Jacobian Matrix?

Let $f:\mathbb{R}^2\rightarrow \mathbb{R}^2$ be given by $f(x,y)=(x^4-y^4,xy)$.

(i) Evaluate the Jacobian of $f$, and its Jacobian determinant.

(ii) Show that $f$ is locally invertible at any point $(x,y) = (0,0)$.

(iii) What is the Jacobian of $f^{-1}$ at the point $(0,1) = f((1,1))$?

(iv) Is $f$ globally invertible on $\mathbb R^2 \backslash(0,0)$?

For part i) Jacobian determinant is $4(x^2+y^2)$.

Lots of thanks!

-
Kindly asking if these are you homework? :-) –  B. S. Jun 11 '13 at 8:31
No, its nottttt –  Karen Jun 11 '13 at 8:35
@Karen Please review my edit. –  Bryan Urízar Jun 11 '13 at 8:41
What specifically is giving you trouble? –  Ataraxia Jun 11 '13 at 8:45
I dont understand this topic, that is why I can't answer them –  Karen Jun 11 '13 at 8:48

HINT This is the inverse function theorem. It says that if the Jacobian determinant is non-zero at some point $x$, then the function has a local inverse: there exists a neighbourhood $U \ni x$ such that $f|U$ is injective, and such that $(f|U)^{-1}$ is continous and differentiable (if $f$ is).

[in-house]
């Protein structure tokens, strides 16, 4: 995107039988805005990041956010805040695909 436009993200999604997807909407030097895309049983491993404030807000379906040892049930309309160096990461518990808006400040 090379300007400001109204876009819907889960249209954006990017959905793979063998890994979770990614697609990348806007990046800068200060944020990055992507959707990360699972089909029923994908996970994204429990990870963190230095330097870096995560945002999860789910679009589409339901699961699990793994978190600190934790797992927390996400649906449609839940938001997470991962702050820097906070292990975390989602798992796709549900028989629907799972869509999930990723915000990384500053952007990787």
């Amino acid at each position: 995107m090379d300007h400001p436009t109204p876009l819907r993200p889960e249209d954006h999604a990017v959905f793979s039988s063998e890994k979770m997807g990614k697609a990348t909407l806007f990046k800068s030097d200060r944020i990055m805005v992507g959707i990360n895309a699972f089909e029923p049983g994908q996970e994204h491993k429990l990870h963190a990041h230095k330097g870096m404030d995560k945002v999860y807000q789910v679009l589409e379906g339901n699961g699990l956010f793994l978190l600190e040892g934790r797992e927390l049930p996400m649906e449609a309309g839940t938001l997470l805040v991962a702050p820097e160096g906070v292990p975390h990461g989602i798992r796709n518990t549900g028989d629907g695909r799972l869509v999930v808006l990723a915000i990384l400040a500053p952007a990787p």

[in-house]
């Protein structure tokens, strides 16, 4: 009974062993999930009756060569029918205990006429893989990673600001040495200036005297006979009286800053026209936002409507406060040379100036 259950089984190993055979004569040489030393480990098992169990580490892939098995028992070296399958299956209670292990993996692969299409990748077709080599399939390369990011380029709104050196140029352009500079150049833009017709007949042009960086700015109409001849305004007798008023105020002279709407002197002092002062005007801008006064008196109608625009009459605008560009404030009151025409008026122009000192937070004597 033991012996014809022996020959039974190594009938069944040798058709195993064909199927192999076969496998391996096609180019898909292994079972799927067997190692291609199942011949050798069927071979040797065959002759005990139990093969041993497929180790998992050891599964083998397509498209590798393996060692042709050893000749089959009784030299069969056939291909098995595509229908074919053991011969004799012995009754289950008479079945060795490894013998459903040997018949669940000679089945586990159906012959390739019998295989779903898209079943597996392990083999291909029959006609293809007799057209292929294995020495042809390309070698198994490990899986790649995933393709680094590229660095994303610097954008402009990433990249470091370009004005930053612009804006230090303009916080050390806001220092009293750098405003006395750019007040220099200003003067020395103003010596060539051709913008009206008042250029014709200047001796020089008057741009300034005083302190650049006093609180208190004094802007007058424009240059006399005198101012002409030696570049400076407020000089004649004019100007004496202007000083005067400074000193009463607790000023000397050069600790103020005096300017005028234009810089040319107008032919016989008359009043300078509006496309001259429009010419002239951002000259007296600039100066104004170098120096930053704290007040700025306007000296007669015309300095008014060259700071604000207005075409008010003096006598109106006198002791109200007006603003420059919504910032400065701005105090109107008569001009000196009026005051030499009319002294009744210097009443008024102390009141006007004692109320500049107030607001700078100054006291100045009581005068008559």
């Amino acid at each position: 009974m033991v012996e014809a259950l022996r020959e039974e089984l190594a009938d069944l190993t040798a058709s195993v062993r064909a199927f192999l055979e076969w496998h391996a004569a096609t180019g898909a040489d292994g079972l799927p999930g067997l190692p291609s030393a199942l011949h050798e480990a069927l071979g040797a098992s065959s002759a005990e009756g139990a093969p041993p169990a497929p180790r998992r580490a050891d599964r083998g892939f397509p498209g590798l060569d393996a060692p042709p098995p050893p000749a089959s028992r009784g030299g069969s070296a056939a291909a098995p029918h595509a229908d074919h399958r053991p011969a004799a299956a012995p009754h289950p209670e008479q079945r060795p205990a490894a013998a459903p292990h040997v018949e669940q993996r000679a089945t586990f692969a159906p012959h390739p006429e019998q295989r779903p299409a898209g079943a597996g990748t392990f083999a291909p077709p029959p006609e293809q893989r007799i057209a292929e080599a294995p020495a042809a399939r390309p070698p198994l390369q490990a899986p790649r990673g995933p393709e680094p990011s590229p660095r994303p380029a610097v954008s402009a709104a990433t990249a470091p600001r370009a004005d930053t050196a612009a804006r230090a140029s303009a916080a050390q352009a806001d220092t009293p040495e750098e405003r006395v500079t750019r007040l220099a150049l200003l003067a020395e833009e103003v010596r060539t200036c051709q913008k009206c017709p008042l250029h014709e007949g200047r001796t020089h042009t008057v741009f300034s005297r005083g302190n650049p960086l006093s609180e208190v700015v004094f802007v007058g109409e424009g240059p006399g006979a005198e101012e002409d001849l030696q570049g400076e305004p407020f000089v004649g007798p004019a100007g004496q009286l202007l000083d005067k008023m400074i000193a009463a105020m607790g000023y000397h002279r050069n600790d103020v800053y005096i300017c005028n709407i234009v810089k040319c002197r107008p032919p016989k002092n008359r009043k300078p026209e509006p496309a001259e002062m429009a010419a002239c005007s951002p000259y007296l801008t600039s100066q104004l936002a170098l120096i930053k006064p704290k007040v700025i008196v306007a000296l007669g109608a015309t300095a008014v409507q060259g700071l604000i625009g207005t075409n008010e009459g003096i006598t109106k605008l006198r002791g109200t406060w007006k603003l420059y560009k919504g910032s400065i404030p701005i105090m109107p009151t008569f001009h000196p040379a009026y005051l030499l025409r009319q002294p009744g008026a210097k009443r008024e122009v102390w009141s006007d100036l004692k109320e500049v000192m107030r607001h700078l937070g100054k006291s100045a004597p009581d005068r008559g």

There are lots more details at the Wikipedia page, and a good example too.

For the last question: $f$ cannot be globally invertible, because it is not injective. For any pair $(a,b) \in \mathbb{R}^2$, we have $f(a,b)=f(-a,-b)$.

-
I'm sorry, I still dont understand for the last question... –  Karen Jun 11 '13 at 9:26
@Karen: It would be helpful if you could clarify which parts you don't understand. –  Fredrik Meyer Jun 11 '13 at 9:50
Why f cannot be globally invertible? What is injective? –  Karen Jun 11 '13 at 10:05
i dont know how to tell that f is not a globally invertible.. –  Karen Jun 11 '13 at 10:06
and for part iv, is the inverse is (1/8 1/2) (-1/8 1/2)? i dont know how to show it here in 2x2 matrix –  Karen Jun 11 '13 at 10:08

@Karen, try to understand what injective means at first as this is a key point for inverse function theorem.

$f(x)$ is injective if $$f(a)=f(b) \Rightarrow a=b.$$ For an example, $f(x)=x^2$ is not injective since $f(-1)=f(1)$ does not imply 1=-1. Thus $f(x)=x^2$ is not globally invertible.

-
oh i see! now i get what's injective! :) –  Karen Jun 11 '13 at 13:29
Thank you!!!!!!! –  Karen Jun 11 '13 at 13:30
you are welcome –  math Jun 11 '13 at 14:34
Does this apply the same to part (ii)? –  Karen Jun 11 '13 at 14:43
How to tell that f is locally invertible at any point (x,y)=(0,0)? –  Karen Jun 11 '13 at 14:44